Willis Barnstone: In the 84th Year of Residence on Earth

Willis Barnstone (right) walking with his friend, the poet Jorge Luis Borges, in Buenos Aires in 1975. Photo courtesy of Barnstone and Wikimedia Commons.Willis Barnstone is best known as a translator—as in the case of his new Poems of Jesus Christ, which we are recommending this week. ReadTheSpirit Editor David Crumm was so moved by the fresh and artful rendering of Jesus’ sayings in this new volume that he scheduled our weekly author interview with Barnstone.

When Crumm called Barnstone, the poet and translator cheerily began the conversation by pointing out that, although he had been in the midst of composing a new poem, this was indeed a good time to do an interview. After Crumm expressed surprise and offered to delay the call, Barnstone insisted that this was simply the way he worked—always writing, always in the middle of some project.

After the two hit it off in their interview, Barnstone emailed ReadTheSpirit’s home office a couple of hours later with the finished poem—the completed version of the text he had started while contemplating the looming telephone interview.

Barnstone’s email explained: “I was writing a poem when I picked up the phone—never mind interruptions, helps the mind to keep going down below. I had written the first lines, but I knew the poem was not finished. As soon as we hung up, I added the last lines. I think of this one as our poem. Hope it works. Somehow, it has to do with some of the things we were talking about. Willis.”

Then, an hour later, he emailed again with the following, finished version of the poem, making a number of key changes since the original emailed version. “This shows you how I work. It really was exactly the same process in doing the poems of Jesus Christ.”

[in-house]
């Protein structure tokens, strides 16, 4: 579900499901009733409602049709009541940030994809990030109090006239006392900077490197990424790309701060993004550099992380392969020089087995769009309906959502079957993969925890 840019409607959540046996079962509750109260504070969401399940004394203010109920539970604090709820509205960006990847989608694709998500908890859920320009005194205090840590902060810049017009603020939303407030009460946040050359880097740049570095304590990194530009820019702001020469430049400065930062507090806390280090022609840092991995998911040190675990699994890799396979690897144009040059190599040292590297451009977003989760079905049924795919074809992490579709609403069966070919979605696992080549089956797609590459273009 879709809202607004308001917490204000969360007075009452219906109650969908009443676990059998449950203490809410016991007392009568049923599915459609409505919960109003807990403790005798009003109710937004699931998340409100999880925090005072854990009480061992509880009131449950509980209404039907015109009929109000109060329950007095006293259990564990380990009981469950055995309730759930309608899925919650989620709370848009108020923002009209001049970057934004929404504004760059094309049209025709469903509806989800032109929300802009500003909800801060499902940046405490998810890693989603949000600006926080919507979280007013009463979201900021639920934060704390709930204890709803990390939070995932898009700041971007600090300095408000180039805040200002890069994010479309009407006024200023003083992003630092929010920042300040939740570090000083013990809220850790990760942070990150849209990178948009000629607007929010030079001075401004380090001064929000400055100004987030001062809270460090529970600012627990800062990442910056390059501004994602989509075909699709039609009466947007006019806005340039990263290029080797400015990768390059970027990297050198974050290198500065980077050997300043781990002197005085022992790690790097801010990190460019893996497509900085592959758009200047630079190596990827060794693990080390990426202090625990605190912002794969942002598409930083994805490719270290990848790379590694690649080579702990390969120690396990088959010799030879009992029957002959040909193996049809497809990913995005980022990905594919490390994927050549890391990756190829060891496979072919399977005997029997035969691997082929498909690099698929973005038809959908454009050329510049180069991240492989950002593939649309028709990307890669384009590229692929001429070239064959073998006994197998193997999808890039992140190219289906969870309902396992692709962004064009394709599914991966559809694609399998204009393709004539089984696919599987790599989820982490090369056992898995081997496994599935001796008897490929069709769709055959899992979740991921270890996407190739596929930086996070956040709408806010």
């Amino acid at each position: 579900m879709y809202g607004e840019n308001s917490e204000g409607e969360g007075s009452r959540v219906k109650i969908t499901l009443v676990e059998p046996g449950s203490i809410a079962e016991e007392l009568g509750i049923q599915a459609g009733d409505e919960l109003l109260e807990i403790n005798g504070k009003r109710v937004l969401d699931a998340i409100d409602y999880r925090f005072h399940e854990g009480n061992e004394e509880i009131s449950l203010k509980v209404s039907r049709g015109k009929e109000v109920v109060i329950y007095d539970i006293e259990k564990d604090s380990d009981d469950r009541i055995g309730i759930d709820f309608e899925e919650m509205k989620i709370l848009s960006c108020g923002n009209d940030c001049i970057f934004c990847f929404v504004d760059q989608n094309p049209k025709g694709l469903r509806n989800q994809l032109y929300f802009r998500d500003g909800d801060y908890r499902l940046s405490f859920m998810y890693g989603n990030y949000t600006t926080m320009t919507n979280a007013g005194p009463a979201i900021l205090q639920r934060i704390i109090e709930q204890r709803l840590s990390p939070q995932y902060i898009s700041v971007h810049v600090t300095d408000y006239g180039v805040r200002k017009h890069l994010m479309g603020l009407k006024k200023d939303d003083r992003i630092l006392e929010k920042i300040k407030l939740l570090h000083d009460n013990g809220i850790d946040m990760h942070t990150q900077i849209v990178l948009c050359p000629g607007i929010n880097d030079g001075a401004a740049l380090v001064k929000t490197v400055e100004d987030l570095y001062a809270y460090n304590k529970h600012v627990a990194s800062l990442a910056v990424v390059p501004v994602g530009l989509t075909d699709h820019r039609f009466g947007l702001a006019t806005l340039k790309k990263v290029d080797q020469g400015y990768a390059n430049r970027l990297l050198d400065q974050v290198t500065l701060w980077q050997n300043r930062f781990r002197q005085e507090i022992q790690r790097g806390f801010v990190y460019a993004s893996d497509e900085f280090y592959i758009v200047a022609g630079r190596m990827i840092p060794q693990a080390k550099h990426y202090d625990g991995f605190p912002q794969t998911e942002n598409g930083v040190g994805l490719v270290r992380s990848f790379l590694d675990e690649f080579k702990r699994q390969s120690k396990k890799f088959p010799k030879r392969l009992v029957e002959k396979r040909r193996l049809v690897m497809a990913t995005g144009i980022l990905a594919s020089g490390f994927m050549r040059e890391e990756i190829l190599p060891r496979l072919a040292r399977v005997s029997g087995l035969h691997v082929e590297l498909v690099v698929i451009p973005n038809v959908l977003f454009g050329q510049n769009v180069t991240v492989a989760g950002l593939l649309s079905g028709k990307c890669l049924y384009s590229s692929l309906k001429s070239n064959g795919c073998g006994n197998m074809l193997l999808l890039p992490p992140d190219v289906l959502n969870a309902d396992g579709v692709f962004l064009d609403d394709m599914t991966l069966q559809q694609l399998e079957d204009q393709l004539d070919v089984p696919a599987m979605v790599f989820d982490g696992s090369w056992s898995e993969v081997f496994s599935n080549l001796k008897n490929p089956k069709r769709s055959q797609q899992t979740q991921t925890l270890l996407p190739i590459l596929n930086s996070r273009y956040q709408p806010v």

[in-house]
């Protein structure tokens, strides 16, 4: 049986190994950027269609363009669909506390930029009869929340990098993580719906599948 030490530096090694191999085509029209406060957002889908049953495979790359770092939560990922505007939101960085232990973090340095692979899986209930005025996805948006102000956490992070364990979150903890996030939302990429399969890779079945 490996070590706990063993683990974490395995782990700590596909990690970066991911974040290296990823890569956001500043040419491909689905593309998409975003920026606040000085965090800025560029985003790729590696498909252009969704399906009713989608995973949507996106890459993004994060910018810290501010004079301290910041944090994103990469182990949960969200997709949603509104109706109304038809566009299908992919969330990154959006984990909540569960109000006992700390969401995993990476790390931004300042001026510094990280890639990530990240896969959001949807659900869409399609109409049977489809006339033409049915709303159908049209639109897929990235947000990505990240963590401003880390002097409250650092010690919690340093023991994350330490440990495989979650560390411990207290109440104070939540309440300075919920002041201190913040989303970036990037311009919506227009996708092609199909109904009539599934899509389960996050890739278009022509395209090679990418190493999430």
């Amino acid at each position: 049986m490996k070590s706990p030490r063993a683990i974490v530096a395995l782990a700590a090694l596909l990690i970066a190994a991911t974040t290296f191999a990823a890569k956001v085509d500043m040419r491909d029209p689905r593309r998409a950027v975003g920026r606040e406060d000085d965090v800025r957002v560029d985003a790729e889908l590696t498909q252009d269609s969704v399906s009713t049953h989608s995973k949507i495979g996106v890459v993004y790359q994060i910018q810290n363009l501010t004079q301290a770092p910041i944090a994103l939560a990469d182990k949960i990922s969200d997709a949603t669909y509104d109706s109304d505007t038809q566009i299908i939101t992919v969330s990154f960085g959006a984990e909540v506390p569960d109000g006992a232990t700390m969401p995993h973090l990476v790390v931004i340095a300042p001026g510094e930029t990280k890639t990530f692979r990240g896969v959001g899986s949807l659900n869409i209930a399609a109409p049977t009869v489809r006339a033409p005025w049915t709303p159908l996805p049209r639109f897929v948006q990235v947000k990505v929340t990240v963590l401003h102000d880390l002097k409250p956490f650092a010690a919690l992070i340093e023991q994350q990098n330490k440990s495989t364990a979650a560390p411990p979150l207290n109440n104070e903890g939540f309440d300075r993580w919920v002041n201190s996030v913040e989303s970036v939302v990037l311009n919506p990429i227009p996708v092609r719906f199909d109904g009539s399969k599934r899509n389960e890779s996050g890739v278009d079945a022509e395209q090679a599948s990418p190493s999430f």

So, here is Willis Barnstone’s new poem, a reflection on themes we are exploring this week in our coverage of his latest book.

In the 84th Year of Residence on Earth

By Willis Barnstone

When I consider how my life is spent,
Rocked here and there by vile stupidity,
I wake from tons of shame and don’t repent

The worst or best in me. Felicity
Should be my flag. Milton, my guide, was dead
At sixty-five, blind, scorned, saved by Marvell

When every monarchist wanted his head
Dumped in a pit. My body-mind is well
And tricks the clock. How dare I think remorse?

Is bitching a right? Yes, but not my right.
As long as earth is round, I’m like a horse
Following insane commands to work

And work without regret and go berserk
Locked in a basement deprived of all light,
Or best, sit in the sun, first dawn in Greece,

War dotting hills, the sea Homeric grapes,
Islands, old metaphors for droplets of peace
After decades of slaughter, marble shapes

Entering ink of poets, years I greet
As clearly as an Oakland riot, London
Milk bottles breaking on a foggy street.

When I consider how my life has spun
My threading cape of creativity,
In dark night sun forces the heart to run.


Read our coverage of Willis Barnstone’s The Poems of Jesus Christ.
And: Come back later this week for our interview.


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Originally published at readthespirit.com, an online magazine covering religion and cultural diversity.

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